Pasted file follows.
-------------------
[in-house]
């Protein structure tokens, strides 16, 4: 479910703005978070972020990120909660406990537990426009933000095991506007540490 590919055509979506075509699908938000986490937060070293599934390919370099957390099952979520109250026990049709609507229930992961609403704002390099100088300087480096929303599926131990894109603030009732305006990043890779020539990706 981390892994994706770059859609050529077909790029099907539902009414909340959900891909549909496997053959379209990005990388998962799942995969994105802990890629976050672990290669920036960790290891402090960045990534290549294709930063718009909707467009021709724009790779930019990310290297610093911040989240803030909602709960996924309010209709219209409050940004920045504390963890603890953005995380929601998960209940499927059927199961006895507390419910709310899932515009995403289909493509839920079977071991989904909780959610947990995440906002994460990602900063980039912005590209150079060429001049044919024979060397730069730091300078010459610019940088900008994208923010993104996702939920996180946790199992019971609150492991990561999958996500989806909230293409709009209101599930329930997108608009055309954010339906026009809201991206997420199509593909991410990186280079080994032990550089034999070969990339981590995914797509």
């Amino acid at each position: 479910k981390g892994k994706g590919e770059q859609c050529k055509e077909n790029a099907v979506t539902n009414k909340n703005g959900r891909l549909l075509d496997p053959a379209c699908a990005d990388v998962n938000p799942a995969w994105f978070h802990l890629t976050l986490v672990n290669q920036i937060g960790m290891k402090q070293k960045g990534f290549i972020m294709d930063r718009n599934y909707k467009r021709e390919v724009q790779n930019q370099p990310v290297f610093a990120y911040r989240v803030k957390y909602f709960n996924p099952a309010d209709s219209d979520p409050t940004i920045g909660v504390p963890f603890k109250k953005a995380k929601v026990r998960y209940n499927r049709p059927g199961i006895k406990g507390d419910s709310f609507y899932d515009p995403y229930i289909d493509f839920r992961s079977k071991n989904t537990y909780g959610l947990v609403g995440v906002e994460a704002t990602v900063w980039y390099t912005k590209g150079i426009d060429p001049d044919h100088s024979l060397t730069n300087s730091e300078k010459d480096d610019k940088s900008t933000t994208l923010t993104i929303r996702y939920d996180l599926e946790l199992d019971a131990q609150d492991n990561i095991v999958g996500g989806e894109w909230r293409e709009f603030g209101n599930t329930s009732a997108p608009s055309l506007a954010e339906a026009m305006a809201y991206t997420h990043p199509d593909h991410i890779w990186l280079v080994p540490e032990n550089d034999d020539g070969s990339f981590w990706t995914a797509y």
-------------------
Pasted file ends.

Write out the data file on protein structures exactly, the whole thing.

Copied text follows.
[in-house]
């Protein structure tokens, strides 16, 4: 479910703005978070972020990120909660406990537990426009933000095991506007540490 590919055509979506075509699908938000986490937060070293599934390919370099957390099952979520109250026990049709609507229930992961609403704002390099100088300087480096929303599926131990894109603030009732305006990043890779020539990706 981390892994994706770059859609050529077909790029099907539902009414909340959900891909549909496997053959379209990005990388998962799942995969994105802990890629976050672990290669920036960790290891402090960045990534290549294709930063718009909707467009021709724009790779930019990310290297610093911040989240803030909602709960996924309010209709219209409050940004920045504390963890603890953005995380929601998960209940499927059927199961006895507390419910709310899932515009995403289909493509839920079977071991989904909780959610947990995440906002994460990602900063980039912005590209150079060429001049044919024979060397730069730091300078010459610019940088900008994208923010993104996702939920996180946790199992019971609150492991990561999958996500989806909230293409709009209101599930329930997108608009055309954010339906026009809201991206997420199509593909991410990186280079080994032990550089034999070969990339981590995914797509």
């Amino acid at each position: 479910k981390g892994k994706g590919e770059q859609c050529k055509e077909n790029a099907v979506t539902n009414k909340n703005g959900r891909l549909l075509d496997p053959a379209c699908a990005d990388v998962n938000p799942a995969w994105f978070h802990l890629t976050l986490v672990n290669q920036i937060g960790m290891k402090q070293k960045g990534f290549i972020m294709d930063r718009n599934y909707k467009r021709e390919v724009q790779n930019q370099p990310v290297f610093a990120y911040r989240v803030k957390y909602f709960n996924p099952a309010d209709s219209d979520p409050t940004i920045g909660v504390p963890f603890k109250k953005a995380k929601v026990r998960y209940n499927r049709p059927g199961i006895k406990g507390d419910s709310f609507y899932d515009p995403y229930i289909d493509f839920r992961s079977k071991n989904t537990y909780g959610l947990v609403g995440v906002e994460a704002t990602v900063w980039y390099t912005k590209g150079i426009d060429p001049d044919h100088s024979l060397t730069n300087s730091e300078k010459d480096d610019k940088s900008t933000t994208l923010t993104i929303r996702y939920d996180l599926e946790l199992d019971a131990q609150d492991n990561i095991v999958g996500g989806e894109w909230r293409e709009f603030g209101n599930t329930s009732a997108p608009s055309l506007a954010e339906a026009m305006a809201y991206t997420h990043p199509d593909h991410i890779w990186l280079v080994p540490e032990n550089d034999d020539g070969s990339f981590w990706t995914a797509y």